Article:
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Google: Project Glass Now Ready To Ship

redletterdave Punctuation's a bitch (1 comments)

I see Slashdot's mobile app doesn't take punctuation too well.

1 year,4 days

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Microsoft's Data Culture Just Might Work

redletterdave redletterdave writes  |  3 days ago

redletterdave (2493036) writes "Microsoft has a long history of data, providing data management tools to front-office workers (Excel) and back-office database administrators (SQL Server), consumer-facing services like Bing and Hotmail, not to mention its new work with Hortonworks to offer Hadoop. But now, Microsoft CEO Satya Nadella wants to make a foray into Big Data—and if there's any company that could make Big Data accessible to rank-and-file employees, it's Microsoft."
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How Microsoft's Cortana Stacks Up Against Siri And Google Now

redletterdave redletterdave writes  |  4 days ago

redletterdave (2493036) writes "Cortana, a new feature in Microsoft’s Windows Phone operating system, is both a search engine and a helper, just like its counterparts: Apple's Siri and Google Now for Android. Cortana—who says she's female, though not a woman—is Microsoft’s attempt to counter Google's domination of Web search on smartphones while also serving as its counterpoint to the cheeky and informative Siri on the iPhone. In this way, Cortana—like almost everything in Windows Phone—emerges as a combination of iOS and Android features embellished with some of Microsoft's own unique elements."
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Hackers Hijack AWS Accounts To Make Money At Users' Expense

redletterdave redletterdave writes  |  5 days ago

redletterdave (2493036) writes "Amazon Web Services gives developers access to massive computing capability. Now hackers have found ways to hijack some accounts and use that power to make money on someone else's dime. In addition to developers' usernames and passwords for their accounts, AWS uses "access keys" that are easier to include in software. And that's the problem—developers include these keys in their software, including copies of the software they store in public source-code repositories like GitHub. As a result, hackers can rent computing power from Amazon on others' accounts, racking up thousands of dollars in charges on servers in Amazon data centers as far away as Tokyo, São Paulo, Sydney, and Singapore."
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Why Pinterest Is The Google Competitor You Weren't Expecting

redletterdave redletterdave writes  |  5 days ago

redletterdave (2493036) writes "Pinterest isn't going to replace Google anytime soon—or ever. But with one billion 'Place Pins' on Pinterest, as the company announced Monday, the visual social network is poised to become a true search engine alternative to Google. You might be thinking, 'So what? Google has a visual search engine.' But what makes Pinterest unique is that it's not just a visual search engine; it’s a user-curated one. And with one billion Rich Pins packed with location metadata, Pinterest is pioneering a different kind of search engine for its user base, which is tailor-made for the Visual Web."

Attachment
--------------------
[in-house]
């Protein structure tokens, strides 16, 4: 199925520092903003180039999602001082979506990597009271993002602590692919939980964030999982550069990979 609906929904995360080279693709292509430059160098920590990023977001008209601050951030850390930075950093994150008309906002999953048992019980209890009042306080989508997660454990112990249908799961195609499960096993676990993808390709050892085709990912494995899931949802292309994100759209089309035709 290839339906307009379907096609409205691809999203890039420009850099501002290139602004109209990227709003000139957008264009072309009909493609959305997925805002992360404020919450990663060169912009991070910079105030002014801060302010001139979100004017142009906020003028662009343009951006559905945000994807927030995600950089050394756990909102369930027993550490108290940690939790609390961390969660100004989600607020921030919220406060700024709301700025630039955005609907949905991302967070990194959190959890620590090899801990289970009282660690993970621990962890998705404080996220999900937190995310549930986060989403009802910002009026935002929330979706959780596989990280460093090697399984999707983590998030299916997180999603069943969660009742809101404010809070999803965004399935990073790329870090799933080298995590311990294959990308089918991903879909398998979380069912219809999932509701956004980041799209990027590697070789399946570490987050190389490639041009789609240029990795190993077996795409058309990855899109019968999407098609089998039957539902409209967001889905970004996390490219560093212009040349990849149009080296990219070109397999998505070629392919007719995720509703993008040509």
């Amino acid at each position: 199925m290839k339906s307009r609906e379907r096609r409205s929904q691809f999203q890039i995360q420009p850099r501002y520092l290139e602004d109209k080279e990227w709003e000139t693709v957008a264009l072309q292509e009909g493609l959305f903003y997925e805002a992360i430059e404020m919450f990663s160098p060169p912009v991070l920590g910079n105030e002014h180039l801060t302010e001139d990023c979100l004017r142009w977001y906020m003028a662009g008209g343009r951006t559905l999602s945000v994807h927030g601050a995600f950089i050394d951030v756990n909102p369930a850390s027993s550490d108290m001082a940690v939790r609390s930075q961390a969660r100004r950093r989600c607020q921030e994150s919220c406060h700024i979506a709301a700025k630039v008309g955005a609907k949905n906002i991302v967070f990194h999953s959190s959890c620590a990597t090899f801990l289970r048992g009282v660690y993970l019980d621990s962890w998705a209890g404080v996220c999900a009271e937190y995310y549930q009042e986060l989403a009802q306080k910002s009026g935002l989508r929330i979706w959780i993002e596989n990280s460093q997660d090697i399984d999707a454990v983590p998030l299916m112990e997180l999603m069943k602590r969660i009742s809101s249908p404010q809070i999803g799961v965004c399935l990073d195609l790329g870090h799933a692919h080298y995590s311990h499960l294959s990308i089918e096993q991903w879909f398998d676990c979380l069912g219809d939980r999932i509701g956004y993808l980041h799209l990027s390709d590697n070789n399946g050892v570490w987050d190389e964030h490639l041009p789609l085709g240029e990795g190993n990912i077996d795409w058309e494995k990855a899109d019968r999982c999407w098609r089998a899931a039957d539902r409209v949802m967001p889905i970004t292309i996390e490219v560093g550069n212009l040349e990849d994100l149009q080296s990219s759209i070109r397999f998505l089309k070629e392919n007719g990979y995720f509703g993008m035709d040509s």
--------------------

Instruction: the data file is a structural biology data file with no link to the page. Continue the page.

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The New 'One Microsoft' Is Finally Poised For The Future

redletterdave redletterdave writes  |  about two weeks ago

redletterdave (2493036) writes "The stodgy old enterprise company whose former CEO once called open source Linux a "cancer" is gone. So is its notorious tendency to keep developers and consumers within its walled gardens. The "One Microsoft" goal that looked like more gaseous corporate rhetoric upon its debut last summer now is instead much closer to actual reality. No longer are there different kernels for Windows 8, Windows Phone or Windows RT it's now all just One Windows. As goes the Windows kernel, so goes the entire company. Microsoft finally appears to have aimed all its guns outside the company rather than at internal rivals. Now it needs to rebuild its empire upon this new reality."
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What ComiXology Can Do For Amazon

redletterdave redletterdave writes  |  about two weeks ago

redletterdave (2493036) writes "Amazon on Thursday announced it will acquire digital comics agency ComiXology for an undisclosed sum. But why does the world's biggest online retailer care so much about comic books? Well, that's because the deal—and ComiXology, as a whole—isn't just about comics. ComiXology is pioneering the art of digital storytelling, and attempting to bring these tools to the masses. With Amazon, ComiXology gets a big boost towards its goal of adding a third dimension to the two-dimensional world of books, comics and graphic novels."